Appalachia Appalachian Dialect Sayings from Appalachia

Appalachian Sayings – Tough as a Pine Knot

Tough as a pine knot

The saying tough as a pine knot means, well it means you’re tough! It’s a saying I’ve heard all my life and I still hear it often in my area of Appalachia.

The saying contains a vote of confidence from the speaker. I mean who wouldn’t want to be tough as a pine knot? Even if the phrase is said about someone the speaker may not care for, it is said with a grudging respect of recognition that the individual does have at least one redeeming quality-being tough as a pine knot. When I was young if someone said I was tough as a pine knot I could feel my spine straighten a little and my resolve to be even tougher solidify.

Tipper

 

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15 Comments

  • Reply
    Grandma Cate
    July 13, 2016 at 9:48 pm

    “Tough as a pine knot & independent as the bark on a log” was my great-grandfather from Hurricane Creek on Tug River.

  • Reply
    Wanda Devers
    January 12, 2016 at 11:53 am

    Tough as a hiccker nut. (hickory nut).
    Ed, I remember old ones calling some tough pieces in meat “whit leather”. Maybe pieces of tendons??

  • Reply
    Ann Applegarth
    January 12, 2016 at 11:19 am

    Nope. All I have ever heard or used is: tough as a boot.

  • Reply
    Luann
    January 12, 2016 at 11:01 am

    I’ve heard tough as a pine knot but never used it….tough as nails was what I grew up using.

  • Reply
    b. Ruth
    January 12, 2016 at 10:48 am

    Tipper,
    I forgot to mention, I love pine knots…Not all that I have are rich pine, just knots…Whenever I see, even the smallest one, I save it…I love the look of them…sometimes they have little owl-like faces….I have a basket of a few in my art room…Always a conversation starter. ha
    Thanks Tipper,

  • Reply
    Brian P. Blake
    January 12, 2016 at 10:48 am

    “Tough as a pine knot!” We love it!

  • Reply
    b. Ruth
    January 12, 2016 at 9:51 am

    Tipper,
    and Ed…My Grandfather had a strop of whet leather hanging from a ring by his shaving mirror. His shaving area was near the door where the daylight came in. This was in the old, very large country kitchen….He would sharpen his single edge, bone handle razor on that leather before shaving, but only after he took the foamy brush and whisk It all over his whiskers. After a few stokes with the razor, he would strop it again….until his face was clean shaven…
    My Dad and Aunt used to say that my Grandfather was tough as that old piece of whet leather strop…
    Thanks Tipper,

  • Reply
    dolores
    January 12, 2016 at 9:18 am

    The pine knot is a new one for me. I remember using ‘tough as shoe leather’ referring to a piece of meat. I need to check out the picture; I think it will have some good info.

  • Reply
    Shirl
    January 12, 2016 at 9:16 am

    Tough as nails is another way I describe the person who is tough as a pine knot.

  • Reply
    Ron Banks
    January 12, 2016 at 9:11 am

    I know and use it often. Being though as a pine knot was something any boy wanted to be. It was something my folks would say if you were hurt or injured.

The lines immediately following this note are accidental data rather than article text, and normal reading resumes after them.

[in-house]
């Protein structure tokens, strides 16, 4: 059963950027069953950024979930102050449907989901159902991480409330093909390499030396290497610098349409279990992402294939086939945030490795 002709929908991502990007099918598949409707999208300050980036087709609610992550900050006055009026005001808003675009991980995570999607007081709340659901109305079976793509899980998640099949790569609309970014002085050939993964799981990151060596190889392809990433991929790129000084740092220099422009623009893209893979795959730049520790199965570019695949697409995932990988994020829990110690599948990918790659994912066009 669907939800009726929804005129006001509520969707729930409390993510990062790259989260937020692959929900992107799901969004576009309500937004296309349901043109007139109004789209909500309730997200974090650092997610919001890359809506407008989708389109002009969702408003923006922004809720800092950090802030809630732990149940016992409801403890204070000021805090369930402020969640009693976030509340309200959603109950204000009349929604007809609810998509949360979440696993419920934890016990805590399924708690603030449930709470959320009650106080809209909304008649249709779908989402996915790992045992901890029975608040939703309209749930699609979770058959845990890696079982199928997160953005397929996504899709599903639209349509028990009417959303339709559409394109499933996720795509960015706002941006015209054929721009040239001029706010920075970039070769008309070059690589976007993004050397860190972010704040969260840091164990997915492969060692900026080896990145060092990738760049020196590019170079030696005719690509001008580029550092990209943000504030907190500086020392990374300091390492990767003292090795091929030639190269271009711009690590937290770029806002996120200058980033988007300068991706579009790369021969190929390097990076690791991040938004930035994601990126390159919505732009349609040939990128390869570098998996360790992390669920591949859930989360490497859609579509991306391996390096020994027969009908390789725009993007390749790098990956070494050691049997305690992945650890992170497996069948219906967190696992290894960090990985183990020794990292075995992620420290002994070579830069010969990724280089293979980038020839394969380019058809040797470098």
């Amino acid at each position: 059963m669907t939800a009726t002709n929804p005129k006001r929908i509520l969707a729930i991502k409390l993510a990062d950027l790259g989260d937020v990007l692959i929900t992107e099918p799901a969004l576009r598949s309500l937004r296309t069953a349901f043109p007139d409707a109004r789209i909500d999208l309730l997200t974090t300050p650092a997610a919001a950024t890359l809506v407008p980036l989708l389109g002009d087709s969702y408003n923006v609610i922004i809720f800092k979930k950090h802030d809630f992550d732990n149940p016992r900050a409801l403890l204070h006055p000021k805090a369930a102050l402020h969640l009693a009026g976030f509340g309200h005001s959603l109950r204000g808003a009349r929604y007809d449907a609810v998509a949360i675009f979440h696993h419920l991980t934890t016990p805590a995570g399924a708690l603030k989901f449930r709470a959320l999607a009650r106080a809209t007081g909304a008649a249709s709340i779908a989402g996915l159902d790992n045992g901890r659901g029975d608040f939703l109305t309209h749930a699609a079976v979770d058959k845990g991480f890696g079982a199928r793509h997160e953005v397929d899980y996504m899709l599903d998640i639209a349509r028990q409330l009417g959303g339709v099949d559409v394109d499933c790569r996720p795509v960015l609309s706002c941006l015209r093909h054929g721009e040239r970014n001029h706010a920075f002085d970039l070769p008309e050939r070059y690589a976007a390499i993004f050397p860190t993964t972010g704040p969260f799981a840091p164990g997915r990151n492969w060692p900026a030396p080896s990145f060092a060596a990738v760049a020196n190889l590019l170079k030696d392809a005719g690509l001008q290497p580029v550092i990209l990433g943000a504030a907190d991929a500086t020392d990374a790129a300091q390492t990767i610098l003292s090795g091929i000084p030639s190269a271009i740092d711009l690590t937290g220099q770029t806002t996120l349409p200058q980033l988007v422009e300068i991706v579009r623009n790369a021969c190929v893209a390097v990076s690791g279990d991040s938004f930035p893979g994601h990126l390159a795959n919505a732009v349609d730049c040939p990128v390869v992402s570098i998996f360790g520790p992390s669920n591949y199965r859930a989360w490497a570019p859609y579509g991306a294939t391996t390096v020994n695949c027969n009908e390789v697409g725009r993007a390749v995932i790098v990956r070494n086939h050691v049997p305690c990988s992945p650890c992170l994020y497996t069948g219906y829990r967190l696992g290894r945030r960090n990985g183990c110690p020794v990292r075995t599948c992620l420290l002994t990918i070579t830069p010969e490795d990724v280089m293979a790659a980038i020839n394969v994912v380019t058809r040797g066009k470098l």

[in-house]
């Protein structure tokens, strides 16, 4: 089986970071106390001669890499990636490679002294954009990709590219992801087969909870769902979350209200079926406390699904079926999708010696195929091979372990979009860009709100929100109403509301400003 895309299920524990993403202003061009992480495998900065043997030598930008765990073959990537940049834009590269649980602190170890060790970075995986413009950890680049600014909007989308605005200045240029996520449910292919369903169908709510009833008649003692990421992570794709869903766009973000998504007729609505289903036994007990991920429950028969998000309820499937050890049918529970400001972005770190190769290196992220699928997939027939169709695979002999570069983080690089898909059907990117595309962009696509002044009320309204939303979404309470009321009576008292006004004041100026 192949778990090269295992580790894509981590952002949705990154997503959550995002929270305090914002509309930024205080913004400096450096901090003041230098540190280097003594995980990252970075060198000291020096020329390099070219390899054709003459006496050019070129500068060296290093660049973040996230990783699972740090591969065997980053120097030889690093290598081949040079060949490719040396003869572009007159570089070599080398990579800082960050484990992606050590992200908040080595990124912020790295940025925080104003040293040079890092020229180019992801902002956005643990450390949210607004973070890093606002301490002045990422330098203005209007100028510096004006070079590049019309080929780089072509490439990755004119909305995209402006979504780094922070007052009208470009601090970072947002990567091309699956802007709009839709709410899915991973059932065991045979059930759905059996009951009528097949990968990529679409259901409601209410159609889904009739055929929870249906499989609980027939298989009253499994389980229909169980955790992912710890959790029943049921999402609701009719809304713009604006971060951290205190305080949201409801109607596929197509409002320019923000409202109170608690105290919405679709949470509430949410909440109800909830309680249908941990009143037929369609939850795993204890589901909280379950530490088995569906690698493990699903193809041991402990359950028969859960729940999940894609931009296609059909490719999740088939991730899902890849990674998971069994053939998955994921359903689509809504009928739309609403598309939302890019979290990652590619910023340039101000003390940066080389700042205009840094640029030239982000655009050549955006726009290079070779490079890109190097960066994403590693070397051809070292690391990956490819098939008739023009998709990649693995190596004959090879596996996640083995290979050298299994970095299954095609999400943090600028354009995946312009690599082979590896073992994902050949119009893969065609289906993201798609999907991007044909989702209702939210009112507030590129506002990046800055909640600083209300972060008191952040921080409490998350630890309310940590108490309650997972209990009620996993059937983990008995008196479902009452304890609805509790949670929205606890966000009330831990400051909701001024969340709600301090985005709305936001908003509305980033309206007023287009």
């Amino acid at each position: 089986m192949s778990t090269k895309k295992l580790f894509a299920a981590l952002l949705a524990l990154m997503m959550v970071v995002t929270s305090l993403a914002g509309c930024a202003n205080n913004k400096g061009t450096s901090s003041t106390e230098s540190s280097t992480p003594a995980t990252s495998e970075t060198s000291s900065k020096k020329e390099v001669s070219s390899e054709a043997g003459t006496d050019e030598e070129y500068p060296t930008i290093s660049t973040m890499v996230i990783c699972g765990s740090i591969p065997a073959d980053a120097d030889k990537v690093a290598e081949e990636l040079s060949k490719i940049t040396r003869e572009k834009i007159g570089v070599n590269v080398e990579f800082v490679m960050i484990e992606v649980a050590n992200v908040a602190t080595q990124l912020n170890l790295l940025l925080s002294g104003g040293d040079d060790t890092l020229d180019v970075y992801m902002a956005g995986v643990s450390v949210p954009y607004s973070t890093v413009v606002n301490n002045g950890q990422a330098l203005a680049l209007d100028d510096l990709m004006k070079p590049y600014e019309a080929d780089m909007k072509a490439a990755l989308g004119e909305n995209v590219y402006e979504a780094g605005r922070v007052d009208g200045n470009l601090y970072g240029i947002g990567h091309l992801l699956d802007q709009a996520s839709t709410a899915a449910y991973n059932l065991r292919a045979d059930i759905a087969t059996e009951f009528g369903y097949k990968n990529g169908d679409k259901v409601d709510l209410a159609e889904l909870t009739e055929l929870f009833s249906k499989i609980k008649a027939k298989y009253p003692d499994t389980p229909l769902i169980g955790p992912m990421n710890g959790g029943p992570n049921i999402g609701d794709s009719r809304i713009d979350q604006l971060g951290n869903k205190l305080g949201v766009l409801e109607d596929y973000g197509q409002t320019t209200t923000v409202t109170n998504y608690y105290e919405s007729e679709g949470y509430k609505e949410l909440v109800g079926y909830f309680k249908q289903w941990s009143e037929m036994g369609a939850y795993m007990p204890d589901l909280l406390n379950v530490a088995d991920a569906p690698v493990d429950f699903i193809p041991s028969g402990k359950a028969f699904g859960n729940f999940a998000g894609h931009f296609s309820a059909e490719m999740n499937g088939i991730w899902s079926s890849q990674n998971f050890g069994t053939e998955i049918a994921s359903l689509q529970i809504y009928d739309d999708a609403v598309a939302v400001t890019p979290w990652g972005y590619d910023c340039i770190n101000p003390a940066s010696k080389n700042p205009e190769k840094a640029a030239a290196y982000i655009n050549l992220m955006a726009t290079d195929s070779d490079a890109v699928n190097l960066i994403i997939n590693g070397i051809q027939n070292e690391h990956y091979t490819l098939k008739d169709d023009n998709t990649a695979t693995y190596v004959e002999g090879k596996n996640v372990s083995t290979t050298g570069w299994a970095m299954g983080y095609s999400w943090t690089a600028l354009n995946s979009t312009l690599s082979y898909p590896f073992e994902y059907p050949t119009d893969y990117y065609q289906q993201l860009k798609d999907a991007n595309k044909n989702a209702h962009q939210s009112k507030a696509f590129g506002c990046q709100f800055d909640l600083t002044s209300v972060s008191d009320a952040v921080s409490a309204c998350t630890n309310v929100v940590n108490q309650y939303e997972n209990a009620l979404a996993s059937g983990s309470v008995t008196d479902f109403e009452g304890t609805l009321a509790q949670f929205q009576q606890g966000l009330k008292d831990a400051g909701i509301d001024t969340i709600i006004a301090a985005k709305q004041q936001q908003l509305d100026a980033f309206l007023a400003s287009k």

It was encouragement to hear that you are going to be ok because you are tough as a pine knot.
    Reading the previous post about rich pine and looking at the photo of your mother and g-mother I was amazed at how much your girls resemble your mother. They could be triplets! : )

  • Reply
    Ron Stephens
    January 12, 2016 at 8:53 am

    Well, as a lifetime hunter-gatherer rich pine is one of those treasures I tend to always notice even when I have no foreseeable use for it. My Grandma and the old man I worked with many years ago always kept a lookout for it to. We kept some around as fire starter when I was a boy. We had a wood cook stove and a coal heating stove. Some people would slosh a sliver of rich pine in kerosene (aka ‘coal oil’) and light that but we never used the kerosene.
    Something I have wanted to do for many years is to make a thin slice through a white pine branch whorl to get a 5-point star pattern of rich pine surrounded by the cream-yellow color of the sapwood then sand it down and clear coat it. If it were thin enough I think the light would show through the rich pine.
    Years ago we used to go take short stays in the cabins at Pickett State Park in Pickett County, TN and on the way over would stop on the KY side and pick up a supply of rich pine knots on the Daniel Boone National Forest. As you mention, they were best for light. These days if we stay anywhere with a fireplace I take rich pine with me when we go.
    As a former fire fighter, rich pine stumps and logs were a big part of “mop up”. But the good thing about it was once we knocked the flame out we were pretty much done. As long as it kept wicking resin out, it flamed on the surface without deep charring and embers. I like the pine resin (we called it ‘rosin’) smell both on a fresh cut and even in the smoke.
    Remember how for a time Cracker Barrel had ‘rosin-baked’ potatoes ? Wonder why they stopped ?
    Lots of good memories for me related to ‘rich pine’. Lends a new meaning to ‘rich’. Thanks.

  • Reply
    Miss Cindy
    January 12, 2016 at 8:30 am

    Heard this one all my life, yes, i think of it as a complement. The near opposite being wuss and nobody wants to be a wuss.
    I have also heard tough as whet leather but I to have heard pine knot much more.

  • Reply
    Patsy
    January 12, 2016 at 8:28 am

    i NEVER HEARD EITHER OF THE ABOVE…ONLY “TOUGH AS NAILS.”

  • Reply
    Tipper
    January 12, 2016 at 6:54 am

    Ed-thanks for the comment! Yes I’ve heard tough as whet leather but not as much as the pine knot one : )

  • Reply
    Ed
    January 12, 2016 at 6:50 am

    Do you ever hear “tough as whet leather”?

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